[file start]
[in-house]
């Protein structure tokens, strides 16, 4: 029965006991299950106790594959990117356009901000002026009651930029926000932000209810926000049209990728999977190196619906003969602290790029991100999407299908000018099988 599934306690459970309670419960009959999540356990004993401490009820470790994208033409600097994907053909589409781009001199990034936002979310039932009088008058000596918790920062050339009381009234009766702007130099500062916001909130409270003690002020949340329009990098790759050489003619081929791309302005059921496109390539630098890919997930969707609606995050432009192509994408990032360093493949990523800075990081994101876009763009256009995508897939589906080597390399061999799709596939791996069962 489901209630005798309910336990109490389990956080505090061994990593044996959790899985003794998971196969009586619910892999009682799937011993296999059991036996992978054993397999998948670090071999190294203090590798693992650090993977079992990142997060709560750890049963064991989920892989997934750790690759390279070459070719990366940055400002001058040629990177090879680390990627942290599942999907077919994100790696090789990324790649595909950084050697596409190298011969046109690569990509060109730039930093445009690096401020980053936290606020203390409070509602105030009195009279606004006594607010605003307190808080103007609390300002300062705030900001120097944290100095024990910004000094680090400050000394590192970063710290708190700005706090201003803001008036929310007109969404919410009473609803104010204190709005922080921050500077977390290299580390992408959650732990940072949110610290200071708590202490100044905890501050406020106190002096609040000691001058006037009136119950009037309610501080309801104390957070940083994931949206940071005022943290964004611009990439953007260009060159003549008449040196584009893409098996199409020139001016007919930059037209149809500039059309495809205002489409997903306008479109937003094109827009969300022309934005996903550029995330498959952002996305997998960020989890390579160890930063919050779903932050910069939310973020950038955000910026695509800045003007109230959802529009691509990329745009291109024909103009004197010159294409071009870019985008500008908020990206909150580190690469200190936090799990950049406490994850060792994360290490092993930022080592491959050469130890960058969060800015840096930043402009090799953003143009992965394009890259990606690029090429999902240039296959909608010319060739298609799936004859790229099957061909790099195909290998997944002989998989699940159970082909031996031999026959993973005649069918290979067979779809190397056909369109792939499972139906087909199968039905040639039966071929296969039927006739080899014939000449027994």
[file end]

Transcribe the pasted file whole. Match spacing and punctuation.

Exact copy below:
[in-house]
């Protein structure tokens, strides 16, 4: 029965006991299950106790594959990117356009901000002026009651930029926000932000209810926000049209990728999977190196619906003969602290790029991100999407299908000018099988 599934306690459970309670419960009959999540356990004993401490009820470790994208033409600097994907053909589409781009001199990034936002979310039932009088008058000596918790920062050339009381009234009766702007130099500062916001909130409270003690002020949340329009990098790759050489003619081929791309302005059921496109390539630098890919997930969707609606995050432009192509994408990032360093493949990523800075990081994101876009763009256009995508897939589906080597390399061999799709596939791996069962 489901209630005798309910336990109490389990956080505090061994990593044996959790899985003794998971196969009586619910892999009682799937011993296999059991036996992978054993397999998948670090071999190294203090590798693992650090993977079992990142997060709560750890049963064991989920892989997934750790690759390279070459070719990366940055400002001058040629990177090879680390990627942290599942999907077919994100790696090789990324790649595909950084050697596409190298011969046109690569990509060109730039930093445009690096401020980053936290606020203390409070509602105030009195009279606004006594607010605003307190808080103007609390300002300062705030900001120097944290100095024990910004000094680090400050000394590192970063710290708190700005706090201003803001008036929310007109969404919410009473609803104010204190709005922080921050500077977390290299580390992408959650732990940072949110610290200071708590202490100044905890501050406020106190002096609040000691001058006037009136119950009037309610501080309801104390957070940083994931949206940071005022943290964004611009990439953007260009060159003549008449040196584009893409098996199409020139001016007919930059037209149809500039059309495809205002489409997903306008479109937003094109827009969300022309934005996903550029995330498959952002996305997998960020989890390579160890930063919050779903932050910069939310973020950038955000910026695509800045003007109230959802529009691509990329745009291109024909103009004197010159294409071009870019985008500008908020990206909150580190690469200190936090799990950049406490994850060792994360290490092993930022080592491959050469130890960058969060800015840096930043402009090799953003143009992965394009890259990606690029090429999902240039296959909608010319060739298609799936004859790229099957061909790099195909290998997944002989998989699940159970082909031996031999026959993973005649069918290979067979779809190397056909369109792939499972139906087909199968039905040639039966071929296969039927006739080899014939000449027994």